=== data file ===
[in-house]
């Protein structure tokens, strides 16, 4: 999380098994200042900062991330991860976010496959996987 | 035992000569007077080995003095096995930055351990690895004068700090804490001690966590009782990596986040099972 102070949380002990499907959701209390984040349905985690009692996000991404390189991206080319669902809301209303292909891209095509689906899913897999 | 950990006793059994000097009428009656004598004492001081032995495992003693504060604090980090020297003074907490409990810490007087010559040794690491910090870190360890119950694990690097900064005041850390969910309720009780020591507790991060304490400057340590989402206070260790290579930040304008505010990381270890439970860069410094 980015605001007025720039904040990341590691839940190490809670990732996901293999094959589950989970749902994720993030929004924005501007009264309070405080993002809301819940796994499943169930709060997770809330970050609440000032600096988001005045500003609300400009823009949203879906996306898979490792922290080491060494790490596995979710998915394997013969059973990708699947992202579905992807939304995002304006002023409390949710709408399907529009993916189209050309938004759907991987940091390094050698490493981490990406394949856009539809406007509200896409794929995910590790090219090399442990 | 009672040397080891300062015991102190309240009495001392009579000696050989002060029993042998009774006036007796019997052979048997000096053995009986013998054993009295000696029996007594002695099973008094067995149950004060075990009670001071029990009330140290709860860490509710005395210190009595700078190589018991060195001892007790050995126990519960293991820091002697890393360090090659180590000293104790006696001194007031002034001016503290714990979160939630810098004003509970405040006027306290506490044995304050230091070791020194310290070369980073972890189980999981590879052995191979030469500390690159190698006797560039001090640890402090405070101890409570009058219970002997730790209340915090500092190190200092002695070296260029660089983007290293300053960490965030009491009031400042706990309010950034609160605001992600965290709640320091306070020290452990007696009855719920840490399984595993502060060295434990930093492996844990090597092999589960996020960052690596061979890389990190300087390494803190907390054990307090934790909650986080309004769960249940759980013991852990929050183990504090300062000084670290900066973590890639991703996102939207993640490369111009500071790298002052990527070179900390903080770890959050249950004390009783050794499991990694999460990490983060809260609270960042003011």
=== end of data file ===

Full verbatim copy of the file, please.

[in-house]
């Protein structure tokens, strides 16, 4: 999380098994200042900062991330991860976010496959996987 | 035992000569007077080995003095096995930055351990690895004068700090804490001690966590009782990596986040099972 102070949380002990499907959701209390984040349905985690009692996000991404390189991206080319669902809301209303292909891209095509689906899913897999 | 950990006793059994000097009428009656004598004492001081032995495992003693504060604090980090020297003074907490409990810490007087010559040794690491910090870190360890119950694990690097900064005041850390969910309720009780020591507790991060304490400057340590989402206070260790290579930040304008505010990381270890439970860069410094 980015605001007025720039904040990341590691839940190490809670990732996901293999094959589950989970749902994720993030929004924005501007009264309070405080993002809301819940796994499943169930709060997770809330970050609440000032600096988001005045500003609300400009823009949203879906996306898979490792922290080491060494790490596995979710998915394997013969059973990708699947992202579905992807939304995002304006002023409390949710709408399907529009993916189209050309938004759907991987940091390094050698490493981490990406394949856009539809406007509200896409794929995910590790090219090399442990 | 009672040397080891300062015991102190309240009495001392009579000696050989002060029993042998009774006036007796019997052979048997000096053995009986013998054993009295000696029996007594002695099973008094067995149950004060075990009670001071029990009330140290709860860490509710005395210190009595700078190589018991060195001892007790050995126990519960293991820091002697890393360090090659180590000293104790006696001194007031002034001016503290714990979160939630810098004003509970405040006027306290506490044995304050230091070791020194310290070369980073972890189980999981590879052995191979030469500390690159190698006797560039001090640890402090405070101890409570009058219970002997730790209340915090500092190190200092002695070296260029660089983007290293300053960490965030009491009031400042706990309010950034609160605001992600965290709640320091306070020290452990007696009855719920840490399984595993502060060295434990930093492996844990090597092999589960996020960052690596061979890389990190300087390494803190907390054990307090934790909650986080309004769960249940759980013991852990929050183990504090300062000084670290900066973590890639991703996102939207993640490369111009500071790298002052990527070179900390903080770890959050249950004390009783050794499991990694999460990490983060809260609270960042003011």